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I Can't Believe I'm Sitting Next to A Republican

I Can’t Believe I’m Sitting Next to A Republican

by Harry Stein

The Boys Who Cry Racism
Will Jimmy Carter and company expose the hollowness of the tired old charge?
15 October 2009

More than a few on the right are alarmed by the torrent of racism accusations that an all-star cast of liberal luminaries has directed at President Obama’s critics. “When people like Jimmy Carter and Maureen Dowd start saying this kind of thing, we’ve reached a whole new level of ugliness in our political discourse,” as one friend of mine puts it. “No charge in American life is so poisonous.” He’s got a point, of course—especially about the poisonous part. Yet as those on the other side spew the R-word with ever more irresponsible abandon, some of us find new reason for hope. Here’s a chance to lance the boil once and for all.

Genuine racism is a terrible thing, and for far too long it was a virulent strain running through our national life. This is so patently obvious that it scarcely bears repeating. Yet those of us who point out how much our nation has changed for the better invariably feel obliged to repeat it, early and often, lest our very sense of optimism about race relations make us subject to the charge. So while we’re at it, let’s dispense with the other essential pro forma acknowledgment: yes, even in today’s America, traces of the vilest racism persist in some dark hearts and twisted minds.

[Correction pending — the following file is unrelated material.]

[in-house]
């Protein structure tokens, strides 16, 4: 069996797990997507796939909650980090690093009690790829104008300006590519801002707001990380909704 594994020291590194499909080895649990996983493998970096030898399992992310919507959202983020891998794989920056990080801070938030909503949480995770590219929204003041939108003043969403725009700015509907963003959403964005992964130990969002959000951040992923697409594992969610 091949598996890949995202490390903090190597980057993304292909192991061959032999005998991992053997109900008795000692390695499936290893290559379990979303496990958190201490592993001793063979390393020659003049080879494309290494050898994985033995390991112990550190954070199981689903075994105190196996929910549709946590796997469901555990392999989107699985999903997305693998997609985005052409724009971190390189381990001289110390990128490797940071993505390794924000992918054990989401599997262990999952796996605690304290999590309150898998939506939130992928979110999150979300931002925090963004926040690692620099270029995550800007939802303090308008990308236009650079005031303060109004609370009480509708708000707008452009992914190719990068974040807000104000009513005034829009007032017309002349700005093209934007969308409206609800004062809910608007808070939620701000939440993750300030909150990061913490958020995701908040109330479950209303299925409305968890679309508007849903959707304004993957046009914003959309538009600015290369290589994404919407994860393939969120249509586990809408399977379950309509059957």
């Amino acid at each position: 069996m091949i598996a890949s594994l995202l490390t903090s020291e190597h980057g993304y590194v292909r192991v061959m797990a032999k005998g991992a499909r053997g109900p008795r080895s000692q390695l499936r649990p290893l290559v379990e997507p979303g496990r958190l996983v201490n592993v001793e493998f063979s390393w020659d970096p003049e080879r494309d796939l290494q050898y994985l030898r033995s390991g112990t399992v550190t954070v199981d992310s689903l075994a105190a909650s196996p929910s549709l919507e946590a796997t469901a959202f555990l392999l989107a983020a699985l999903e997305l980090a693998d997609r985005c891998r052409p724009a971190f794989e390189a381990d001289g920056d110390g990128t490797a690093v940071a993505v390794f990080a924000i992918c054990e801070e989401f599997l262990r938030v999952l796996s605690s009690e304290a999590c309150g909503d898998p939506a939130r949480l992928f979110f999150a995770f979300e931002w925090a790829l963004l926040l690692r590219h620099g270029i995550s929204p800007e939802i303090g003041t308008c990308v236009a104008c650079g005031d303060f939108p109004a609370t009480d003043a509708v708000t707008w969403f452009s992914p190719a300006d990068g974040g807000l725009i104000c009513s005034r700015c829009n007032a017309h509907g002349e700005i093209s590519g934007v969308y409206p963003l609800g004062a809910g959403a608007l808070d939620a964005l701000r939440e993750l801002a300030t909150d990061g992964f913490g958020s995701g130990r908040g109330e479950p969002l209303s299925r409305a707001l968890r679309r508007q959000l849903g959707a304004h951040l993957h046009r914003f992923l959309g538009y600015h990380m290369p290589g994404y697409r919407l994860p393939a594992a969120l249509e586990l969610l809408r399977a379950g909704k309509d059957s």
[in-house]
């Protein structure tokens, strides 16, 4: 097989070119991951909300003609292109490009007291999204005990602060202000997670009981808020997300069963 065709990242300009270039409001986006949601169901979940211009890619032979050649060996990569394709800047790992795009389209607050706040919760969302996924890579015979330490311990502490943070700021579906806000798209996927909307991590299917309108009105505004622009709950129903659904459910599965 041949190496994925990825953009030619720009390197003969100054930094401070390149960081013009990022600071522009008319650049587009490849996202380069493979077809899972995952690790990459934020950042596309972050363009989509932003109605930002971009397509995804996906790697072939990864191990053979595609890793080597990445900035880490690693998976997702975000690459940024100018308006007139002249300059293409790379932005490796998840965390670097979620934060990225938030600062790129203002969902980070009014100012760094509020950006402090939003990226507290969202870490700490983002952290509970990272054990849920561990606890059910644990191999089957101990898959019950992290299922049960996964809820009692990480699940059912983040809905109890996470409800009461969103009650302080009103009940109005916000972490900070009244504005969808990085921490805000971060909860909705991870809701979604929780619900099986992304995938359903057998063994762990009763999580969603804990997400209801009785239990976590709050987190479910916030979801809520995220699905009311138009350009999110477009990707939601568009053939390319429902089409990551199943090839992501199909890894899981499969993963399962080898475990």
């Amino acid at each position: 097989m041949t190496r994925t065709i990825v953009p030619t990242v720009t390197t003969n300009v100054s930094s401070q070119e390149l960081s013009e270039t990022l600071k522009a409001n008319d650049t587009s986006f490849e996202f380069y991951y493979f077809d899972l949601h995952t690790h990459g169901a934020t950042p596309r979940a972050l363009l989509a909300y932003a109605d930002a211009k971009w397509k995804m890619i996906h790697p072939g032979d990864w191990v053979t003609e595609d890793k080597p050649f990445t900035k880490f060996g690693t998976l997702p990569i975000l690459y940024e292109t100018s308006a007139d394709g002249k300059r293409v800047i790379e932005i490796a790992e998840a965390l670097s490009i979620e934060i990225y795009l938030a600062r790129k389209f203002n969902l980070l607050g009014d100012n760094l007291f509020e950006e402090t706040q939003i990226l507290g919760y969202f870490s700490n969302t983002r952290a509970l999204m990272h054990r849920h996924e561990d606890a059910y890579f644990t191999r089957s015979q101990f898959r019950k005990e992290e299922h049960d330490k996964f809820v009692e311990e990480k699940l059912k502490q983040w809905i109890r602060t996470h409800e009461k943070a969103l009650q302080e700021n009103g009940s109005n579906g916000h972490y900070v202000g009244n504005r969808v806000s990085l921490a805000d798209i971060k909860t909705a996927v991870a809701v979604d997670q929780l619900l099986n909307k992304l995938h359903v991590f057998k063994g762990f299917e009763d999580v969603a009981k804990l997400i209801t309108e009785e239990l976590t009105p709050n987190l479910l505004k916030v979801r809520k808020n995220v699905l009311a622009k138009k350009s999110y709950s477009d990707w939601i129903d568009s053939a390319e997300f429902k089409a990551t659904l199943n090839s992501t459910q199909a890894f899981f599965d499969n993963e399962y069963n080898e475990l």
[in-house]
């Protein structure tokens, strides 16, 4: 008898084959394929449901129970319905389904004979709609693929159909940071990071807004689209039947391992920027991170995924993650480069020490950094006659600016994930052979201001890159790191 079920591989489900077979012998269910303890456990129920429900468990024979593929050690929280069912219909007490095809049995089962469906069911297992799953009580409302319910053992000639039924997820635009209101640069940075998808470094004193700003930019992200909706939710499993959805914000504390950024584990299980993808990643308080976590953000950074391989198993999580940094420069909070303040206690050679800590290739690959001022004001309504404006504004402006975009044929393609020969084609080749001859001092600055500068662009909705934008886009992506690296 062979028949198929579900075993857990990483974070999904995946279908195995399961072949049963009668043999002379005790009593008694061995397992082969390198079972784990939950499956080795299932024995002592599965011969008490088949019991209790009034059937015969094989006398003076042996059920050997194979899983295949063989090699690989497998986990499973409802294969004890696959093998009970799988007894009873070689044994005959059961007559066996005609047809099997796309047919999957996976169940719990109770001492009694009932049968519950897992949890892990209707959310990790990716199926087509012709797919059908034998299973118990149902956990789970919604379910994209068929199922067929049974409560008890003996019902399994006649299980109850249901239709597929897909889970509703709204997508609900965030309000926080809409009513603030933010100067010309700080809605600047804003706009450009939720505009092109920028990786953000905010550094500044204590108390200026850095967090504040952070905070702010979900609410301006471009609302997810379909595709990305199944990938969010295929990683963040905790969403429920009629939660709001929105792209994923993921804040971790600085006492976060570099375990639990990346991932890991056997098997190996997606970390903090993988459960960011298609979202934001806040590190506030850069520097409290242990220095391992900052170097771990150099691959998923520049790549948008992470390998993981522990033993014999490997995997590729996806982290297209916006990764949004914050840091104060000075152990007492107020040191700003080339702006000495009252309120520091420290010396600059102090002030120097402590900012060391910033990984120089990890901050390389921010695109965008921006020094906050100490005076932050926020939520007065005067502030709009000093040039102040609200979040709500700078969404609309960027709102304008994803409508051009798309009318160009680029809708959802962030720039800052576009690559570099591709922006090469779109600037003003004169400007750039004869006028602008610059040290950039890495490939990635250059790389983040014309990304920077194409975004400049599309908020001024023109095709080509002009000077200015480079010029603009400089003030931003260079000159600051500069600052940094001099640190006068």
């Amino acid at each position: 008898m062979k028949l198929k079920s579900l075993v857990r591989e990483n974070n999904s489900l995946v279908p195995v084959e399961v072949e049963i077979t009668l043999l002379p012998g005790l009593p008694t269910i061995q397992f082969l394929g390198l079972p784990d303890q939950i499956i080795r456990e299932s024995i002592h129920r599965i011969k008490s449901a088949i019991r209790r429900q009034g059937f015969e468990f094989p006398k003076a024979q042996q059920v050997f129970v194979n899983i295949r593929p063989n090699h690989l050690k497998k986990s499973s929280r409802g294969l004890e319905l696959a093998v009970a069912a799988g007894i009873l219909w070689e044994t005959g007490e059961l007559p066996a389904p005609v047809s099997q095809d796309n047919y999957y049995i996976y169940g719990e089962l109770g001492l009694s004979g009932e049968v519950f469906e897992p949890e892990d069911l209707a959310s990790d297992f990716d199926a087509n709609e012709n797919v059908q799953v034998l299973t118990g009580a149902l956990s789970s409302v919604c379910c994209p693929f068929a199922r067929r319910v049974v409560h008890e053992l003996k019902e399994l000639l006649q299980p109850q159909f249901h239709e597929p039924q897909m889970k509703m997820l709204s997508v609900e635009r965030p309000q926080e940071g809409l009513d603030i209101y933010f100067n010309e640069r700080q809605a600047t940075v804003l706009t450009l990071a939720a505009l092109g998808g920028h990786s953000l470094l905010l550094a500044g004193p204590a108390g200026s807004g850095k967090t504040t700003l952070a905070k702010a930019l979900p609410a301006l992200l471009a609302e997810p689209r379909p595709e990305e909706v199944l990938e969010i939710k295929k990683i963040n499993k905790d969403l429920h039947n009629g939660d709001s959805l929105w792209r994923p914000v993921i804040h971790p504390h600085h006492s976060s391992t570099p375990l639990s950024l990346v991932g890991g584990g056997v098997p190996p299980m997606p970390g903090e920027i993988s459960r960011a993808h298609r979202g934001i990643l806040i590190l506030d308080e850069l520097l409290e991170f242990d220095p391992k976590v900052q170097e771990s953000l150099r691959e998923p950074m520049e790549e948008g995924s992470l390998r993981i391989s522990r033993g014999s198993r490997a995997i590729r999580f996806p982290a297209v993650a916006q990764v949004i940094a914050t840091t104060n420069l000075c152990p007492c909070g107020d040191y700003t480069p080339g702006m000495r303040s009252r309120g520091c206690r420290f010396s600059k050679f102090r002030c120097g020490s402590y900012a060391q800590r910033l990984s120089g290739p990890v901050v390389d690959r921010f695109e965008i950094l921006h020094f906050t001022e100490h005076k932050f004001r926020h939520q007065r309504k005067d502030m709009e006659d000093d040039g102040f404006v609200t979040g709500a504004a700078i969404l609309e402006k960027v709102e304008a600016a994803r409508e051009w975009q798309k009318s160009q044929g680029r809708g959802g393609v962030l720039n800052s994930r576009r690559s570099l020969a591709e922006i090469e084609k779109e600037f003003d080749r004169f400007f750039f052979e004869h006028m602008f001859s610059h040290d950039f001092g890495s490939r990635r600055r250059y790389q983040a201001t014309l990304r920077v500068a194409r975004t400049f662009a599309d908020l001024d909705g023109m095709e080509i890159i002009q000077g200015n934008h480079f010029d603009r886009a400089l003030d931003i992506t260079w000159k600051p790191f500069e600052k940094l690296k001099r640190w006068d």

But those liberals who’ve lately been issuing the racism charge so promiscuously (speaking of aberrant hearts and minds) are aiming it not at skinheads living in their parents’ basements or at would-be Klansmen, but at decent Americans with the temerity to object to presidential policies that they believe would damage both the quality of their lives and the nation itself: in short, at Americans acting in the best tradition of democratic citizenship. This is so preposterous that literally millions who’ve never before given the matter any thought are taking notice.

And what they see is what has long been true: that the charge of racism is invariably a crock; indeed, that more than simply an expression of (often contrived) liberal moral outrage, it’s intended to be the ultimate conversation stopper. Ward Connerly, long the leader of the fight against racial preferences in America, observes that he’s had the experience more times than he cares to count of speaking before an audience, knowing that 99 of 100 people agree with him. “But if there’s one angry black person in the audience who disagrees,” he says, “that person controls the room. He’ll go on about the last 400 years, and institutional racism, and ‘driving while black,’ and the other 99 will just sit there and fold like a cheap accordion.” And Connerly is black himself. For the liberal opinion makers and trend setters who’ve set themselves up as America’s racial referees, the accused racist is always presumed to be guilty of at least something.

I speak here from all-too-personal experience. Some years ago, promoting a book about my move from left to right, I gave a speech in Dallas in which I chanced to mention the ongoing controversy over Mark Twain’s use of the N-word in Huckleberry Finn. Afterward, in the question-and-answer segment, an audience member took exception to my own use of the offending word (in quoting Twain), and we had a brief back-and-forth about it. I figured that was the end of it, until the Fort Worth Star-Telegram ran a hit piece on the “conservative author” who’d supposedly made racially inflammatory comments in a speech, thereby leaving my audience “stunned.” In short order, several other Texas papers picked up the story.